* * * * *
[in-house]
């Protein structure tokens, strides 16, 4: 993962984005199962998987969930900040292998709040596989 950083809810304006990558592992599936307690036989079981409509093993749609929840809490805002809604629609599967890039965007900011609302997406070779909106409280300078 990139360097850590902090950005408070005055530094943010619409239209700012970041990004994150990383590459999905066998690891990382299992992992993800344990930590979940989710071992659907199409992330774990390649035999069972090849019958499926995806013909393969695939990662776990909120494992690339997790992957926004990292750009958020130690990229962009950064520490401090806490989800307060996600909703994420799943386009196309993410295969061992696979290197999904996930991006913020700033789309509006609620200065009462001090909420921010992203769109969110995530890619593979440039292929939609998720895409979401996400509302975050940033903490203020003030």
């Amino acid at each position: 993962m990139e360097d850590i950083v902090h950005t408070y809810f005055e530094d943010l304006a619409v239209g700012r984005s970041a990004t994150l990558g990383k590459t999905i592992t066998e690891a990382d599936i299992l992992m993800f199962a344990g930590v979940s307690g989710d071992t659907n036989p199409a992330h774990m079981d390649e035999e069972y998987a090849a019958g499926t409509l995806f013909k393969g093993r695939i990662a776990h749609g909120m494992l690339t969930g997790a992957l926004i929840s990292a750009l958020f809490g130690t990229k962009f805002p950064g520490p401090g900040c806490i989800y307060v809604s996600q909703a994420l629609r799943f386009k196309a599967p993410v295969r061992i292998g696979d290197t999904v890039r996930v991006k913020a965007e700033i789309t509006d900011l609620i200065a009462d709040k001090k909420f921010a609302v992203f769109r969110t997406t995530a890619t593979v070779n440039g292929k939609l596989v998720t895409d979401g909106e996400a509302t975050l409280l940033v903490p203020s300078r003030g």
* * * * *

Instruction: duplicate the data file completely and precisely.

[in-house]
């Protein structure tokens, strides 16, 4: 993962984005199962998987969930900040292998709040596989 950083809810304006990558592992599936307690036989079981409509093993749609929840809490805002809604629609599967890039965007900011609302997406070779909106409280300078 990139360097850590902090950005408070005055530094943010619409239209700012970041990004994150990383590459999905066998690891990382299992992992993800344990930590979940989710071992659907199409992330774990390649035999069972090849019958499926995806013909393969695939990662776990909120494992690339997790992957926004990292750009958020130690990229962009950064520490401090806490989800307060996600909703994420799943386009196309993410295969061992696979290197999904996930991006913020700033789309509006609620200065009462001090909420921010992203769109969110995530890619593979440039292929939609998720895409979401996400509302975050940033903490203020003030």
């Amino acid at each position: 993962m990139e360097d850590i950083v902090h950005t408070y809810f005055e530094d943010l304006a619409v239209g700012r984005s970041a990004t994150l990558g990383k590459t999905i592992t066998e690891a990382d599936i299992l992992m993800f199962a344990g930590v979940s307690g989710d071992t659907n036989p199409a992330h774990m079981d390649e035999e069972y998987a090849a019958g499926t409509l995806f013909k393969g093993r695939i990662a776990h749609g909120m494992l690339t969930g997790a992957l926004i929840s990292a750009l958020f809490g130690t990229k962009f805002p950064g520490p401090g900040c806490i989800y307060v809604s996600q909703a994420l629609r799943f386009k196309a599967p993410v295969r061992i292998g696979d290197t999904v890039r996930v991006k913020a965007e700033i789309t509006d900011l609620i200065a009462d709040k001090k909420f921010a609302v992203f769109r969110t997406t995530a890619t593979v070779n440039g292929k939609l596989v998720t895409d979401g909106e996400a509302t975050l409280l940033v903490p203020s300078r003030g």